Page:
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7 Years and 7 Paragraphs Underscore Need for Accountability for Torture

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February 10, 2010

Today, the English Court of Appeals ordered the publication of previously secret information pertaining to the abuse of Binyam Mohamed, a former British detainee who was held in U.S. custody. Today’s decision affirmed an earlier High Court ruling that ordered the release of seven paragraphs that the British government sought to suppress. The paragraphs reveal what the whole world already knew: the British government’s complicity with the United States in the torture of Mohamed.

As the Court of Appeals noted in their decision, the information at issue had already been placed in the public domain through a U.S. court decision in November 2009. In that case the judge, after reviewing extensive evidence of Mohamed’s allegations of torture, noted that the government did “not challenge or deny the accuracy of Binyam Mohamed’s story of brutal treatment.”

Larry Siems discusses this particular decision in detail over at The Torture Report.

As Larry also reminds us today, the reason the U.K. government sought the suppression of those seven paragraphs is because the Obama administration “explicitly threatened that publishing the information would harm the intelligence-sharing relationship between the two nations.” British Foreign Secretary David Miliband argued that the publication of those seven paragraphs would endanger Britain’s national security.

While Mohamed’s case has wound its way through the English courts, he has also sought justice in American courts as the lead plaintiff in the ACLU’s lawsuit against Jeppesen DataPlan. That lawsuit, Mohamed v. Jeppesen, charges that Jeppesen, a wholly owned subsidiary of the Boeing Aerospace company, knowingly participated in the CIA’s forced disappearance and torture of Mohamed and four other men through the provision of critical flight planning and logistical support services to the aircraft and crews used by the CIA in its “extraordinary rendition” program.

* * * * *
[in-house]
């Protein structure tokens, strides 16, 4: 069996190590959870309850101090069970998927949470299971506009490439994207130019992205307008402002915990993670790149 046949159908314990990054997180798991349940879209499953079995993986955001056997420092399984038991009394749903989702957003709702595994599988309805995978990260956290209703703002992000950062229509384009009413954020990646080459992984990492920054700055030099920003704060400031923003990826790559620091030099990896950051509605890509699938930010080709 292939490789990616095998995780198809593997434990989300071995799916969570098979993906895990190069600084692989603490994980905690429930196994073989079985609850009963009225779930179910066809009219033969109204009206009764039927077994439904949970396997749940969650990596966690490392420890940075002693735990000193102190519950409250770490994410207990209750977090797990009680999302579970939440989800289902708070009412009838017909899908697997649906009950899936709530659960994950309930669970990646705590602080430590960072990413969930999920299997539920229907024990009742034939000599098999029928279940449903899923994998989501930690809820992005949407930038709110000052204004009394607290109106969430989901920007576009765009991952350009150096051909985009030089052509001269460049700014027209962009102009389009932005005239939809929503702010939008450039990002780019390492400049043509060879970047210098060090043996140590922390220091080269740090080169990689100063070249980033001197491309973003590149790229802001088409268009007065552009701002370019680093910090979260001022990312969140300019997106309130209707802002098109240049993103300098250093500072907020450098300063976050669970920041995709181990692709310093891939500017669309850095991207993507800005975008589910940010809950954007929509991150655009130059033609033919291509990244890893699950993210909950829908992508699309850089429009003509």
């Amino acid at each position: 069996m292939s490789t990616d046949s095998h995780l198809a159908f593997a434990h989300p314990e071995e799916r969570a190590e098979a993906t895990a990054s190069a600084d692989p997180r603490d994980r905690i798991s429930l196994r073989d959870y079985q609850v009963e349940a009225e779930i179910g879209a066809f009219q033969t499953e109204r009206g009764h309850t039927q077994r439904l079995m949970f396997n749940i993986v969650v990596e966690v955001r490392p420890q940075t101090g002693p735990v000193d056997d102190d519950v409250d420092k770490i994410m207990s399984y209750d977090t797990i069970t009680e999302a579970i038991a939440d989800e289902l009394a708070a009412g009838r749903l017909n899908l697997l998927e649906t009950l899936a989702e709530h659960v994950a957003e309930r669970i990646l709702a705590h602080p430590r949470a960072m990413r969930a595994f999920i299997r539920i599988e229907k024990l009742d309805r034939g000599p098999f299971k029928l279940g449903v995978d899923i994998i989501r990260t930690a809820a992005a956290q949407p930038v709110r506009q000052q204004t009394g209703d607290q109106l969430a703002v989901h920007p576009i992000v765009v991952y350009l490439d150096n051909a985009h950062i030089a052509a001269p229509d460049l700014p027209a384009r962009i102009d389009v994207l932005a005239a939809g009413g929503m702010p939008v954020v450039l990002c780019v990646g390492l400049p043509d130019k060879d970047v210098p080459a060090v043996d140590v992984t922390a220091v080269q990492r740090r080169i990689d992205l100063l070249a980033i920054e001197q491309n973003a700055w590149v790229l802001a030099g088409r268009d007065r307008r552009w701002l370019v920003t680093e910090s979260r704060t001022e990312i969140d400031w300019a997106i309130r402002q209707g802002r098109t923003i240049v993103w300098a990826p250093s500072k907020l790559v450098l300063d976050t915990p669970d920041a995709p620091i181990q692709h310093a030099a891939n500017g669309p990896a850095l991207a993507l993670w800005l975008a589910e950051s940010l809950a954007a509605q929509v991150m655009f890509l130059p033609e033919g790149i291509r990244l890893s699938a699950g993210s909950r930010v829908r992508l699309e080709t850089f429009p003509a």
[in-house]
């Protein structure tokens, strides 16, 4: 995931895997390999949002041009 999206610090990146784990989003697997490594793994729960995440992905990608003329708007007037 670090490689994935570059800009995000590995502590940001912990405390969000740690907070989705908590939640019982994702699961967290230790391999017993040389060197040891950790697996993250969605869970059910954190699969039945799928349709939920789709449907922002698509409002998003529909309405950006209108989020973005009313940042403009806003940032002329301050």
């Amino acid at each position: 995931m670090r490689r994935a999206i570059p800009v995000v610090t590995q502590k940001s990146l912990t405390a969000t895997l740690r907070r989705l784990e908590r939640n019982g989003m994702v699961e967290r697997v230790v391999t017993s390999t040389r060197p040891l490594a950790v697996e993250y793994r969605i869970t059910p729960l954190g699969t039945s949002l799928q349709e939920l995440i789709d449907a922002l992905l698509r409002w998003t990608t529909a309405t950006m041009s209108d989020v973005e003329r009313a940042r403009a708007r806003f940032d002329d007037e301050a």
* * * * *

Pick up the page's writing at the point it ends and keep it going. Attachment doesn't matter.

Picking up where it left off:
The Obama administration has sought to dismiss the Jeppesen case at the very outset by invoking the state secrets privilege, claiming that allowing this case to proceed will endanger national security. Last December, the case was reheard by an en banc panel of 11 judges in the 9th Circuit Court of Appeals. We await their decision.

Binyam Mohamed was under the control or in the custody of U.S. authorities for seven years before his release back to his home in England in February last year. For those seven long years he was subjected to torture and other horrific abuse. And, as the English Court of Appeals notes in today’s judgment:

There is no secret about the treatment to which Mr Mohamed was subjected while in the control of the US authorities. We are no longer dealing with the allegations of torture and ill-treatment: they have been established in the judgment of the court, publicly revealed by the judicial processes within the USA itself.

Although we learned nothing new from the publication of the seven paragraphs in the U.K., what their publication confirms is that in the case against Jeppesen, the U.S. government’s invocation of the state secrets privilege is not about protecting our national security; rather it’s all about our government side-stepping any legal accountability for the torture and abuse.

You can take action today to let the Obama administration know that its victims of torture — and the American public — deserve to know why prisoners were tortured in America’s name.

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